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Machine Learning is a modern and actively developing field of computer science, devoted to extracting and estimating dependencies from empirical data. It combines such fields as statistics, optimization theory and artificial intelligence. In practical tasks, the general aim of Machine Learning is to construct algorithms able to generalize and predict in previously unseen situations based on some set of examples. Given some finite information, Machine Learning provides ways to exract knowledge, describe, explain and predict from data. Kernel Methods are one of the most successful branches of Machine Learning. They allow applying linear algorithms with well-founded properties such as generalization ability, to non-linear real-life problems. Support Vector Machine is a well-known example of a kernel method, which has found a wide range of applications in data analysis nowadays. In many practical applications, some additional prior knowledge is often available. This can be the knowledge about the data domain, invariant transformations, inner geometrical structures in data, some properties of the underlying process, etc. If used smartly, this information can provide significant improvement to any data processing algorithm. Thus, it is important to develop methods for incorporating prior knowledge into data-dependent models. The main objective of this thesis is to investigate approaches towards learning with kernel methods using prior knowledge. Invariant learning with kernel methods is considered in more details. In the first part of the thesis, kernels are developed which incorporate prior knowledge on invariant transformations. They apply when the desired transformation produce an object around every example, assuming that all points in the given object share the same class. Different types of objects, including hard geometrical objects and distributions are considered. These kernels were then applied for images classification with Support Vector Machines. Next, algorithms which specifically include prior knowledge are considered. An algorithm which linearly classifies distributions by their domain was developed. It is constructed such that it allows to apply kernels to solve non-linear tasks. Thus, it combines the discriminative power of support vector machines and the well-developed framework of generative models. It can be applied to a number of real-life tasks which include data represented as distributions. In the last part of the thesis, the use of unlabelled data as a source of prior knowledge is considered. The technique of modelling the unlabelled data with a graph is taken as a baseline from semi-supervised manifold learning. For classification problems, we use this apporach for building graph models of invariant manifolds. For regression problems, we use unlabelled data to take into account the inner geometry of the input space. To conclude, in this thesis we developed a number of approaches for incorporating some prior knowledge into kernel methods. We proposed invariant kernels for existing algorithms, developed new algorithms and adapted a technique taken from semi-supervised learning for invariant learning. In all these cases, links with related state-of-the-art approaches were investigated. Several illustrative experiments were carried out on real data on optical character recognition, face image classification, brain-computer interfaces, and a number of benchmark and synthetic datasets.

Machine Learning is a modern and actively developing field of computer science, devoted to extracting and estimating dependencies from empirical data. It combines such fields as statistics, optimization theory and artificial intelligence. In practical tasks, the general aim of Machine Learning is to construct algorithms able to generalize and predict in previously unseen situations based on some set of examples. Given some finite information, Machine Learning provides ways to exract knowledge, describe, explain and predict from data. Kernel Methods are one of the most successful branches of Machine Learning. They allow applying linear algorithms with well-founded properties such as generalization ability, to non-linear real-life problems. Support Vector Machine is a well-known example of a kernel method, which has found a wide range of applications in data analysis nowadays. In many practical applications, some additional prior knowledge is often available. This can be the knowledge about the data domain, invariant transformations, inner geometrical structures in data, some properties of the underlying process, etc. If used smartly, this information can provide significant improvement to any data processing algorithm. Thus, it is important to develop methods for incorporating prior knowledge into data-dependent models. The main objective of this thesis is to investigate approaches towards learning with kernel methods using prior knowledge. Invariant learning with kernel methods is considered in more details. In the first part of the thesis, kernels are developed which incorporate prior knowledge on invariant transformations. They apply when the desired transformation produce an object around every example, assuming that all points in the given object share the same class. Different types of objects, including hard geometrical objects and distributions are considered. These kernels were then applied for images classification with Support Vector Machines. Next, algorithms which specifically include prior knowledge are considered. An algorithm which linearly classifies distributions by their domain was developed. It is constructed such that it allows to apply kernels to solve non-linear tasks. Thus, it combines the discriminative power of support vector machines and the well-developed framework of generative models. It can be applied to a number of real-life tasks which include data represented as distributions. In the last part of the thesis, the use of unlabelled data as a source of prior knowledge is considered. The technique of modelling the unlabelled data with a graph is taken as a baseline from semi-supervised manifold learning. For classification problems, we use this apporach for building graph models of invariant manifolds. For regression problems, we use unlabelled data to take into account the inner geometry of the input space. To conclude, in this thesis we developed a number of approaches for incorporating some prior knowledge into kernel methods. We proposed invariant kernels for existing algorithms, developed new algorithms and adapted a technique taken from semi-supervised learning for invariant learning. In all these cases, links with related state-of-the-art approaches were investigated. Several illustrative experiments were carried out on real data on optical character recognition, face image classification, brain-computer interfaces, and a number of benchmark and synthetic datasets.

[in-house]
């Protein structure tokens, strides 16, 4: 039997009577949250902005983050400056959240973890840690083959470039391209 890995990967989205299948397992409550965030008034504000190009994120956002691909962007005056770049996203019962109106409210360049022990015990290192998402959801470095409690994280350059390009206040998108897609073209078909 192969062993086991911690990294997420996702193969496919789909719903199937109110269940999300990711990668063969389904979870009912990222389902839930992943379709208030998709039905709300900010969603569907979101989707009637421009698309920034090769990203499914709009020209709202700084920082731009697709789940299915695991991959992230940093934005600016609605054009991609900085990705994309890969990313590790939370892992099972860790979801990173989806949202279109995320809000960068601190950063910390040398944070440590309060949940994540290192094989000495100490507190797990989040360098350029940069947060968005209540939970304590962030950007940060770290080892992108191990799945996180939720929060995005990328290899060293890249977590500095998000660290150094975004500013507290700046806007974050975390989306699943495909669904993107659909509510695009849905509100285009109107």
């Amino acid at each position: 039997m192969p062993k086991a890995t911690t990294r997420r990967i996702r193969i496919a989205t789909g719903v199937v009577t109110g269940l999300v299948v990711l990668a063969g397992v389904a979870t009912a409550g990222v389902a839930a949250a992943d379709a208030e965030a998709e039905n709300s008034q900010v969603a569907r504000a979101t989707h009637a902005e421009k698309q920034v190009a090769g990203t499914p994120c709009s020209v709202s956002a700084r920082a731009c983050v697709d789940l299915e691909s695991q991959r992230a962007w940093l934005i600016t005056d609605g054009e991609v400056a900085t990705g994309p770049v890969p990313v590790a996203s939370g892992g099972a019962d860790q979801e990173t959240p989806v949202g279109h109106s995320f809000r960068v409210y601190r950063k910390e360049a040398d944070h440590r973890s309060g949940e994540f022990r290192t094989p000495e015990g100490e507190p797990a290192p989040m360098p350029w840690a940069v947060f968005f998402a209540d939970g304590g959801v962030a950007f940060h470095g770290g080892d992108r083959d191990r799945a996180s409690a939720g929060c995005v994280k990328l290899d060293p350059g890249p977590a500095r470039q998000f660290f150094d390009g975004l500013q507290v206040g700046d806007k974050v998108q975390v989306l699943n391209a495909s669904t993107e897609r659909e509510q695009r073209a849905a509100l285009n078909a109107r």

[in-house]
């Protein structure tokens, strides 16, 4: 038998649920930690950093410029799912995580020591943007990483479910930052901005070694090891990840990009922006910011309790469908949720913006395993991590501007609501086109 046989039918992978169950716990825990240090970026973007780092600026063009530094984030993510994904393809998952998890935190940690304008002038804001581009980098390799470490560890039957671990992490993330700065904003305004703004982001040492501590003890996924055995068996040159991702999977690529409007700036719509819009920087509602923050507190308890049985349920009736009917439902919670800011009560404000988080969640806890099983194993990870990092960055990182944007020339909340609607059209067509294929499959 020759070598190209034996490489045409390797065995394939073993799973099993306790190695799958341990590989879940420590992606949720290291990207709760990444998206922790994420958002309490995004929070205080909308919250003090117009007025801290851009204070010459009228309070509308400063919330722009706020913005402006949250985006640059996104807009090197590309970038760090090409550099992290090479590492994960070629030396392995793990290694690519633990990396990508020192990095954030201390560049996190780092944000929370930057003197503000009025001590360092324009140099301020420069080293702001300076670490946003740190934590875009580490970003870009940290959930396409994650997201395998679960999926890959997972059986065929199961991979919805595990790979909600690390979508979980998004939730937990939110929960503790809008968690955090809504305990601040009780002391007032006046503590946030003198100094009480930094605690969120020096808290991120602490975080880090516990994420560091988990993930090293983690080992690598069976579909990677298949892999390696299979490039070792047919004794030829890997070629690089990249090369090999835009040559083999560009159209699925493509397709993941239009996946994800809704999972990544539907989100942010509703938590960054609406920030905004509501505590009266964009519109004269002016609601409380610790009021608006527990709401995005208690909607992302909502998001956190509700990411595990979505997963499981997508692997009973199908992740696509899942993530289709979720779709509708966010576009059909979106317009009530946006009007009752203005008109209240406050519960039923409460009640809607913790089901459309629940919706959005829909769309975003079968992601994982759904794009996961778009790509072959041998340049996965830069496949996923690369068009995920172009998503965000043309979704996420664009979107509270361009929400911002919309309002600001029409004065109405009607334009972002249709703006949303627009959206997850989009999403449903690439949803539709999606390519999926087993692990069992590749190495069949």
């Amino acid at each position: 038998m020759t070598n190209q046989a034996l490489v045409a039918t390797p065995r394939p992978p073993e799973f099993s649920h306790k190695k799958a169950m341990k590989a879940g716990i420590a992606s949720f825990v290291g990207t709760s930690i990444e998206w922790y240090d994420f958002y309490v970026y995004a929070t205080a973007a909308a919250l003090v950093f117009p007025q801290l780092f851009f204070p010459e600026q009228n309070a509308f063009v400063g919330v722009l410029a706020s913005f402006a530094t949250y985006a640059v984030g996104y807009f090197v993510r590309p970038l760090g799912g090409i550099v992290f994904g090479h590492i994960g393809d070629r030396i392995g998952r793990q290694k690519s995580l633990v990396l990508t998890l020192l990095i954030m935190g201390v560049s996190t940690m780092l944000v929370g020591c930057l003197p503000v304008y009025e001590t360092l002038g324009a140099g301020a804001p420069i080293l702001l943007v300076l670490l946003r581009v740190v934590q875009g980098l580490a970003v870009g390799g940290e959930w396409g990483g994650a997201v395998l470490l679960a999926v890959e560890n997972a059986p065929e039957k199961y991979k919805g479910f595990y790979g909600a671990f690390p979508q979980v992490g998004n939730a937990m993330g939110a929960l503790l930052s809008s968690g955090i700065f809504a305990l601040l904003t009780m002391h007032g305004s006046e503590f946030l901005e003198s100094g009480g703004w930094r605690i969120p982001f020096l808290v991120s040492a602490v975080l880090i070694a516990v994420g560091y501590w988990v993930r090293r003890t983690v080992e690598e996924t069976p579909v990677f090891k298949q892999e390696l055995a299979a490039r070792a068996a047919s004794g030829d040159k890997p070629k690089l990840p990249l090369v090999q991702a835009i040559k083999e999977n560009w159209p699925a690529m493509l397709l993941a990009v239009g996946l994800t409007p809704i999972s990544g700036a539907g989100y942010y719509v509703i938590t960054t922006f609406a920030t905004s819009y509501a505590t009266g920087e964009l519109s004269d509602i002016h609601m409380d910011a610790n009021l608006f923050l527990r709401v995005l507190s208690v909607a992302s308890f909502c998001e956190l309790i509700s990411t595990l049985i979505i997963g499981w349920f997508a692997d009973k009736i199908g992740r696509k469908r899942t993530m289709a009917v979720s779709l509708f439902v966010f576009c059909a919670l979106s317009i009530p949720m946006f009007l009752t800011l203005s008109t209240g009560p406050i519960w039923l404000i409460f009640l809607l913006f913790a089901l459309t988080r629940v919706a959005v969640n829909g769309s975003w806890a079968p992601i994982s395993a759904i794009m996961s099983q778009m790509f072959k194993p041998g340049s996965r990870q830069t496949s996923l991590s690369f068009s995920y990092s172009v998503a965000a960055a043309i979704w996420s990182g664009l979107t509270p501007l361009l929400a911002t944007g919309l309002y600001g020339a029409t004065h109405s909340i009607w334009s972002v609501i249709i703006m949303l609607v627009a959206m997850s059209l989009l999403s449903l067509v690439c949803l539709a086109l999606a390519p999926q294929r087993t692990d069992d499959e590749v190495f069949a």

The way our brain learns to disentangle complex signals into unambiguous concepts is fascinating but remains largely unknown. There is evidence, however, that hierarchical neural representations play a key role in the cortex. This thesis investigates biologically plausible models of unsupervised learning of hierarchical representations as found in the brain and modern computer vision models. We use computational modeling to address three main questions at the intersection of artificial intelligence (AI) and computational neuroscience.The first question is: What are useful neural representations and when are deep hierarchical representations needed? We approach this point with a systematic study of biologically plausible unsupervised feature learning in a shallow 2-layer networks on digit (MNIST) and object (CIFAR10) classification. Surprisingly, random features support high performance, especially for large hidden layers. When combined with localized receptive fields, random feature networks approach the performance of supervised backpropagation on MNIST, but not on CIFAR10. We suggest that future models of biologically plausible learning should outperform such random feature benchmarks on MNIST, or that such models should be evaluated in different ways.The second question is: How can hierarchical representations be learned with mechanisms supported by neuroscientific evidence? We cover this question by proposing a unifying Hebbian model, inspired by common models of V1 simple and complex cells based on unsupervised sparse coding and temporal invariance learning. In shallow 2-layer networks, our model reproduces learning of simple and complex cell receptive fields, as found in V1. In deeper networks, we stack multiple layers of Hebbian learning but find that it does not yield hierarchical representations of increasing usefulness. From this, we hypothesise that standard Hebbian rules are too constrained to build increasingly useful representations, as observed in higher areas of the visual cortex or deep artificial neural networks.The third question is: Can AI inspire learning models that build deep representations and are still biologically plausible? We address this question by proposing a learning rule that takes inspiration from neuroscience and recent advances in self-supervised deep learning. The proposed rule is Hebbian, i.e. only depends on pre- and post-synaptic neuronal activity, but includes additional local factors, namely predictive dendritic input and widely broadcasted modulation factors. Algorithmically, this rule applies self-supervised contrastive predictive learning to a causal, biological setting using saccades. We find that networks trained with this generalised Hebbian rule build deep hierarchical representations of images, speech and video.We see our modeling as a potential starting point for both, new hypotheses, that can be tested experimentally, and novel AI models that could benefit from added biological realism.